To begin with, I was basically talking about a vow of celibacy, not chastity. Okay? I don’t know why you’re struggling to follow what I said, which was pretty straightforward. A candidate for the Catholic priesthood is required to take a vow of celibacy before ordination, which means that upon become a priest, he strongly promises never to get married. However, if that priest later has a change of heart, all he has to do is go to his superior (the Pope or whoever), who will have the priest laicized, which will pave the way for the priest’s being allowed to break his vow of celibacy, which was a condition of his being ordained into the priesthood in the first place. That is a loophole, which violates the Bible’s view of taking vows. It urges one to use extreme caution BEFORE making a vow, carefully considering the obligations to be assumed. As Deut. 23:22, 23 (NAB) says: “When you make a vow to the LORD, your God, you shall not delay in fulfilling it; otherwise you will be held guilty, for the LORD, your God, is strict in requiring it of you. Should you refrain from making a vow, you will not be held guilty.” And unlike what you say, no one has the power to undue a vow made to God, not even the Pope. If the laicized priest get’s his vow of celibacy anulled, what about his obligation to Canon 277 of the Catholic Code of Canon Law, which states: “Clerics are obliged to observe perfect and perpetual continence,” which means, “no sex forever”? Can he break that law too? Apparently so, since no laicized priest who desires to get married wants a marriage without sexual intimacy. Since it is clearly possible for a priest to circumvent Canon law, why should it be necessary for a priest to take a vow of celibacy when he know that vow can be nullified at any time by the Pope? Doesn’t that render a vow of celibacy meaningless? Maybe not, because, according to you, a priest who makes a vow of celibacy “binds himself (willingly) to serving God in the purity of state that is required for the priesthood,” as long as he doesn’t change his mind about not getting married at a later time. Then, that vow of celibacy that he took as a condition for joining the priesthood becomes meaningless.  

  • Cbooth151

    BTW, a compulsory priestly vow of celibacy is entirely unscriptural, and the Catholic Church is well aware of that fact. For instance, The Catholic Encyclopedia acknowledges: “We do not find in the New Testament any indication of celibacy being made compulsory either upon the Apostles or those whom they ordained.” Pope John XXIII, added: “Ecclesiastical celibacy is not a dogma. The Scriptures do not impose it.”

    You say that if a priest “does not like the rules, he must not play the game!” Tell me, where in the Bible does it say that taking a vow of celibacy is a part of “the game” to become a priest? Answer: NOWHERE! When Jesus spoke of the advantages of remaining single, he was speaking of ALL Christians, not just the ones who held higher positions in the congregation. To all of them, Jesus said: “Let him that can make room for it make room for it.” (Matt. 19:12) NOWHERE did Jesus require a vow of celibacy from anyone. And neither did Paul, and you can’t prove otherwise.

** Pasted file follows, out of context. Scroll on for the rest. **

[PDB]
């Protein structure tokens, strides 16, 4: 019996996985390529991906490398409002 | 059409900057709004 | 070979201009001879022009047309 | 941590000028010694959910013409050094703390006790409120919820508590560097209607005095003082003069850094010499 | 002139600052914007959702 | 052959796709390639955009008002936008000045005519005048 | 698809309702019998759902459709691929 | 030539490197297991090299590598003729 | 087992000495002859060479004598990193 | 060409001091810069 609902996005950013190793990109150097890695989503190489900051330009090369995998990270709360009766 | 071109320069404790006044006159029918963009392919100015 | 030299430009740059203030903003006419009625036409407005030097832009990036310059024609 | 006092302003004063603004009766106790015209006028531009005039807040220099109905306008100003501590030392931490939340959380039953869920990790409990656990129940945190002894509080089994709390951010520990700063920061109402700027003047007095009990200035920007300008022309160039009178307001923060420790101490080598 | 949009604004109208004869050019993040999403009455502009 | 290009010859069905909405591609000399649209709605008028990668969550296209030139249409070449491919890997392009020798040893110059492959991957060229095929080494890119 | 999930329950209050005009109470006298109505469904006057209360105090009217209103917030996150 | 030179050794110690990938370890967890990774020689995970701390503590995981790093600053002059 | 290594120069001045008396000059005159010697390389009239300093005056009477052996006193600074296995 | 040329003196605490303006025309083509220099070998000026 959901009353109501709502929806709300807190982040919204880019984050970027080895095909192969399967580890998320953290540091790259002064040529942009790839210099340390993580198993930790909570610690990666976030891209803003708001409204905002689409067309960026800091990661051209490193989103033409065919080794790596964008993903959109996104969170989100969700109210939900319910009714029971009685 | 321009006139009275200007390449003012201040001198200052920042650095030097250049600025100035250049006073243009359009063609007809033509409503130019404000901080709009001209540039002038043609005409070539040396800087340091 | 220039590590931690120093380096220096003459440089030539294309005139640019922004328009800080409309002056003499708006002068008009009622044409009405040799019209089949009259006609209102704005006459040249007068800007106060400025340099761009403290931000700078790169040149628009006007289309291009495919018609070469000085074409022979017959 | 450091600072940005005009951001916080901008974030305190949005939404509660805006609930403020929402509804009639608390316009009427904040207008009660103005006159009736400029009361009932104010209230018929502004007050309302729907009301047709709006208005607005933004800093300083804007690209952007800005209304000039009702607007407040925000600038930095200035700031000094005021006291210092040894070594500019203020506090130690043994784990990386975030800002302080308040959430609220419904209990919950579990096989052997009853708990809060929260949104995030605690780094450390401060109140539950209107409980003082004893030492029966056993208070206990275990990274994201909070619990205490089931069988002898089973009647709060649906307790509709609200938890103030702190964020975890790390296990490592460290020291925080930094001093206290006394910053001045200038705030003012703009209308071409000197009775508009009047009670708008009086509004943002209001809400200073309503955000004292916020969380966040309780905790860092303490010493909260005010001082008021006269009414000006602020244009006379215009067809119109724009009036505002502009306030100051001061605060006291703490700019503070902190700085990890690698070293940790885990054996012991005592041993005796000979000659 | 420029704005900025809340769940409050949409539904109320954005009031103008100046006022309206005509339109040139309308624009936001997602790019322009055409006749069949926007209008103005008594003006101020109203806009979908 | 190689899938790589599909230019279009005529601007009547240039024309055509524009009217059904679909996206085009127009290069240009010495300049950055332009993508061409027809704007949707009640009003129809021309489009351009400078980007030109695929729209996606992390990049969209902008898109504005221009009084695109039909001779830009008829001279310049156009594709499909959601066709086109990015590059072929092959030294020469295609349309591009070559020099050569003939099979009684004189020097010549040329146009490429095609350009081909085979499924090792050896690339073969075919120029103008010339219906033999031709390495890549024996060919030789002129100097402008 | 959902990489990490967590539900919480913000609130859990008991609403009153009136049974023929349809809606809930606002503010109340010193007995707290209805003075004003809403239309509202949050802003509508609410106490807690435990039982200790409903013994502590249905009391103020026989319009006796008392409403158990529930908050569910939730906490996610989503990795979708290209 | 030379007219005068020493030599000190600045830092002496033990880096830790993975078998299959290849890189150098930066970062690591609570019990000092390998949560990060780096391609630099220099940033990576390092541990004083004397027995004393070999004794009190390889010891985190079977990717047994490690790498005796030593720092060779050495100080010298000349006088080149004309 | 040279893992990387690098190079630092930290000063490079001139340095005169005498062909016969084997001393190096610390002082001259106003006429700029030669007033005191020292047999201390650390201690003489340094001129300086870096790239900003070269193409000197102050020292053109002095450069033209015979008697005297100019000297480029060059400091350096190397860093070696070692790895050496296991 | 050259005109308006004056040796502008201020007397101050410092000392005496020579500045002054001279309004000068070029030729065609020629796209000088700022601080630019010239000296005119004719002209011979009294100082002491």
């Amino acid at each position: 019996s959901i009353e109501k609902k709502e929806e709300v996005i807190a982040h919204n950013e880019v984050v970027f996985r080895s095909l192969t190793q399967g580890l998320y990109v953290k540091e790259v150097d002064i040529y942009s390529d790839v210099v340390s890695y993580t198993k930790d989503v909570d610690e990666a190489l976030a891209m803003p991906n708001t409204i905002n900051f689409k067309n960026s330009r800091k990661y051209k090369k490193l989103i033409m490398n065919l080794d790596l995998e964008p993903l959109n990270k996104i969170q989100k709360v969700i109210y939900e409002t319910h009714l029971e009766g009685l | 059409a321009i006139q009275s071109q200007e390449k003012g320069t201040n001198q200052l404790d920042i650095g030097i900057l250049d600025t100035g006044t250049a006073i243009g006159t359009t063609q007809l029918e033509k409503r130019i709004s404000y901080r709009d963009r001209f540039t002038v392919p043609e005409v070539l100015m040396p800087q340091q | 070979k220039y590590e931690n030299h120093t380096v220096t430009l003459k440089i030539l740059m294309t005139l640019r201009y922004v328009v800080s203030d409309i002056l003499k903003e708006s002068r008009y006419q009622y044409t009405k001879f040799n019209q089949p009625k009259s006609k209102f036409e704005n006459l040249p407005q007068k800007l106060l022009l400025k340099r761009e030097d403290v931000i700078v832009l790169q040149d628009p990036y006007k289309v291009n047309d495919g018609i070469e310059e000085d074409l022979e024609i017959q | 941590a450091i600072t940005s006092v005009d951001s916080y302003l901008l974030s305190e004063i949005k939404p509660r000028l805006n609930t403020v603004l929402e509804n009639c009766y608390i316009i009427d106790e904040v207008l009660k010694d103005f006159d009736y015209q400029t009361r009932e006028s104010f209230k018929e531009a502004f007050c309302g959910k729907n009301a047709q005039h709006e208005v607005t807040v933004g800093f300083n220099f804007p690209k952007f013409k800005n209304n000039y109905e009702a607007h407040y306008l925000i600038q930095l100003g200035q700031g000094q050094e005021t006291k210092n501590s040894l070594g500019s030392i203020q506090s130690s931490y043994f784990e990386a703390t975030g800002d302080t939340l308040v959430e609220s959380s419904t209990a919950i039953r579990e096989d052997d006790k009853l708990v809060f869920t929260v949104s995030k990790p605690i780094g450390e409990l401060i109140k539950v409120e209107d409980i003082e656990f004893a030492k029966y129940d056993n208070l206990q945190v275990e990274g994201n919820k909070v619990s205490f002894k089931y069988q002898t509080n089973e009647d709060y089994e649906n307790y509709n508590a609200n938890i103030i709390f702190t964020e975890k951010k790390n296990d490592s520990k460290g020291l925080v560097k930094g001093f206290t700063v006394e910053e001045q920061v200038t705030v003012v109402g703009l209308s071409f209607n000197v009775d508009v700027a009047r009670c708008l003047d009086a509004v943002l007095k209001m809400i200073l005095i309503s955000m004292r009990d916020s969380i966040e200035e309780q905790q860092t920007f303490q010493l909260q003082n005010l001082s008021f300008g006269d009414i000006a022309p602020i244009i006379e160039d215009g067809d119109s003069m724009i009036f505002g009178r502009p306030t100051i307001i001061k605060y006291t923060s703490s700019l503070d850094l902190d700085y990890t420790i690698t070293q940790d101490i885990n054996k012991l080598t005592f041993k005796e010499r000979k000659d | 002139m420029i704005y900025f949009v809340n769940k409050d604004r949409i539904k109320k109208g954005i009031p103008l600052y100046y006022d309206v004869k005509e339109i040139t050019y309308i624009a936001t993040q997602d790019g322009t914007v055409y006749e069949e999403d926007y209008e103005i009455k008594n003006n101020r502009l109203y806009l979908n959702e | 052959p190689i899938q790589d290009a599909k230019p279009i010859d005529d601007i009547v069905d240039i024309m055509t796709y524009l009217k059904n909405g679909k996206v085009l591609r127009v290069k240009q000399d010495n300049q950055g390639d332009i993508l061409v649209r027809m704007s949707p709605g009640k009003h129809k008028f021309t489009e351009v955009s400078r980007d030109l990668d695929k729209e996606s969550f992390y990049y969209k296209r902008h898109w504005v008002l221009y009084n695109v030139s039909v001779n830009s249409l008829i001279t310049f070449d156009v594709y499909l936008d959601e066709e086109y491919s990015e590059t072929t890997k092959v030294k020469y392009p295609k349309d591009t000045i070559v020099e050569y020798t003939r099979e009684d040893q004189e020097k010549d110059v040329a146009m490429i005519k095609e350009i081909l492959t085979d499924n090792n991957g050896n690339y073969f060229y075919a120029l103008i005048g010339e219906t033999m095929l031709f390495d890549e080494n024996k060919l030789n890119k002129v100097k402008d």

One last thing. You said: “One can join, for example, the Maronite Rite which does allow for married priests.” Maybe so, but you left out that those men were already married BEFORE they joined the Church. And if their wives should precede them in death, those widower priests have to take the same vow of celibacy that unmarried Catholic candidates for the priesthood must take before they are ordained as priests.

    As I have already said, compulsory clerical celibacy is governed by Church law, not by the Bible.

  • AUSTINMCGINLEY

    I HAVE A GREAT DEAL OF ANGST OVER  JESUS, THE  PENNILESS  MAN WHO SOUGHT OUT THE OUTCASTS…FROM TAX COLLECTORS TO PROSTITUTES. HOW DID WE EVER GET FROM JESUS TO THE CHURCH OF TODAY?  CAN YOU POSSIBLY IMAGINE JESUS DRESSED UP LIKE THE POPE? OR THE CARDINALS & BISHOPS?   THE CHURCH IS VERY WEALTHY.  THE POPE IS CLOTHED IN THE FINEST MATERIALS, LET ALONE ALL THE BEJEWELED “ACCESSORIES”  I HONESTLY BELIEVE JESUS WOULD BE SCANDALIZED BY TODAY’S HOLY, ROMAN, CATHOLIC CHURCH.  I THINK HE WOULD AGAIN DRIVE THOSE OUT WHO HAVE MADE HIS FATHER’S HOUSE A DEN OF THIEVES!

    THE ANSWER OF HOW WE GOT FROM JESUS TO WHERE WE ARE NOW IS THAT AFTER HIM, WE GOT MORE CHURCHIANITY THAN CHRISTIANITY.  JESUS NEVER HEARD OF CHURCHIANITY.

    BUT, LIKE ALL ORGANIZATIONS, THEIR MAIN GOAL IS TO PERPETUATE ITSELF VIA “CONTROL” AND ITS OWN PROPAGANDA.  OLD EXAMPLE: EAT MEAT ON A FRIDAY AND YOU END UP IN HELL. DO WHAT WE SAY, “OR ELSE”!  WHAT NONSENSE.  90% OF WHAT THE CHURCH TEACHES HAS NOTHING TO DO WITH JESUS THE CHRIST.

    I INTRODUCED MYSELF TO MY PASTOR AS A LAICIZED PRIEST.  HE TREATED ME LIKE A LEPER!!

  • Cbooth151

    Scripturally speaking, there is no such thing as a laicized priest. The Catholic Church teaches many things that have nothing to do with what Jesus instructed. And Jesus never mentioned “laicized priests.”